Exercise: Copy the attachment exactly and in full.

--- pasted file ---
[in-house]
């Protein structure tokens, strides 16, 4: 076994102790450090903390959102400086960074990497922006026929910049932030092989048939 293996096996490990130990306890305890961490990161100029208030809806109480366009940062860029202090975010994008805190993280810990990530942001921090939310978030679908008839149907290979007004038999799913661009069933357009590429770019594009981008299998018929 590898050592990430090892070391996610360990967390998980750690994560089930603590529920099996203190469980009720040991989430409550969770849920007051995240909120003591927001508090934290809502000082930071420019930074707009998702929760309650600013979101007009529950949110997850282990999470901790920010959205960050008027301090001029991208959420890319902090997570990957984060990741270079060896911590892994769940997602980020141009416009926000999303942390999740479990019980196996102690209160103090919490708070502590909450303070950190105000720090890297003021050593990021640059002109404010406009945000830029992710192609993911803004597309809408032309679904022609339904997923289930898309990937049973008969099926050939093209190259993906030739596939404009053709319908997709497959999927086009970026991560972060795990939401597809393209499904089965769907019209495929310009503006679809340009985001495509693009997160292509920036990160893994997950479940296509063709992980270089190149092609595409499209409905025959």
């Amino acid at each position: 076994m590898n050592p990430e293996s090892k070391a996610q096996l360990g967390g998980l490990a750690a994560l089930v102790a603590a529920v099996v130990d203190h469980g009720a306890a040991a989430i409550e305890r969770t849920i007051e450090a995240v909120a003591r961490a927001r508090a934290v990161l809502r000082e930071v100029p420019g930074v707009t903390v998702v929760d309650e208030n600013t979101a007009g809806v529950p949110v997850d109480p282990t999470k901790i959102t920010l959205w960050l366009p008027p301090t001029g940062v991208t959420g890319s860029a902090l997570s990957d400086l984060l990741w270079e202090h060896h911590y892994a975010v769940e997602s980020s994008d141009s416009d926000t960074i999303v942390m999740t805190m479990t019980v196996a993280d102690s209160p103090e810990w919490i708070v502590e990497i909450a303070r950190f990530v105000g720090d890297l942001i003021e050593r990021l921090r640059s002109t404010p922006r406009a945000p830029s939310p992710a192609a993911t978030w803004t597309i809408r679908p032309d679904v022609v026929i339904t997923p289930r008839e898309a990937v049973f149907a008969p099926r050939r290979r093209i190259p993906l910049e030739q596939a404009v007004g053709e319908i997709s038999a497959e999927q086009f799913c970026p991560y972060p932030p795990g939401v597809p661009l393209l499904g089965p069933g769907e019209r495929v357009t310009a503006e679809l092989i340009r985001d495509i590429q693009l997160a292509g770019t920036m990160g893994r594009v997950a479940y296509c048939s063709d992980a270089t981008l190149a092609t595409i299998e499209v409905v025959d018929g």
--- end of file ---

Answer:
[in-house]
């Protein structure tokens, strides 16, 4: 076994102790450090903390959102400086960074990497922006026929910049932030092989048939 293996096996490990130990306890305890961490990161100029208030809806109480366009940062860029202090975010994008805190993280810990990530942001921090939310978030679908008839149907290979007004038999799913661009069933357009590429770019594009981008299998018929 590898050592990430090892070391996610360990967390998980750690994560089930603590529920099996203190469980009720040991989430409550969770849920007051995240909120003591927001508090934290809502000082930071420019930074707009998702929760309650600013979101007009529950949110997850282990999470901790920010959205960050008027301090001029991208959420890319902090997570990957984060990741270079060896911590892994769940997602980020141009416009926000999303942390999740479990019980196996102690209160103090919490708070502590909450303070950190105000720090890297003021050593990021640059002109404010406009945000830029992710192609993911803004597309809408032309679904022609339904997923289930898309990937049973008969099926050939093209190259993906030739596939404009053709319908997709497959999927086009970026991560972060795990939401597809393209499904089965769907019209495929310009503006679809340009985001495509693009997160292509920036990160893994997950479940296509063709992980270089190149092609595409499209409905025959």
């Amino acid at each position: 076994m590898n050592p990430e293996s090892k070391a996610q096996l360990g967390g998980l490990a750690a994560l089930v102790a603590a529920v099996v130990d203190h469980g009720a306890a040991a989430i409550e305890r969770t849920i007051e450090a995240v909120a003591r961490a927001r508090a934290v990161l809502r000082e930071v100029p420019g930074v707009t903390v998702v929760d309650e208030n600013t979101a007009g809806v529950p949110v997850d109480p282990t999470k901790i959102t920010l959205w960050l366009p008027p301090t001029g940062v991208t959420g890319s860029a902090l997570s990957d400086l984060l990741w270079e202090h060896h911590y892994a975010v769940e997602s980020s994008d141009s416009d926000t960074i999303v942390m999740t805190m479990t019980v196996a993280d102690s209160p103090e810990w919490i708070v502590e990497i909450a303070r950190f990530v105000g720090d890297l942001i003021e050593r990021l921090r640059s002109t404010p922006r406009a945000p830029s939310p992710a192609a993911t978030w803004t597309i809408r679908p032309d679904v022609v026929i339904t997923p289930r008839e898309a990937v049973f149907a008969p099926r050939r290979r093209i190259p993906l910049e030739q596939a404009v007004g053709e319908i997709s038999a497959e999927q086009f799913c970026p991560y972060p932030p795990g939401v597809p661009l393209l499904g089965p069933g769907e019209r495929v357009t310009a503006e679809l092989i340009r985001d495509i590429q693009l997160a292509g770019t920036m990160g893994r594009v997950a479940y296509c048939s063709d992980a270089t981008l190149a092609t595409i299998e499209v409905v025959d018929g």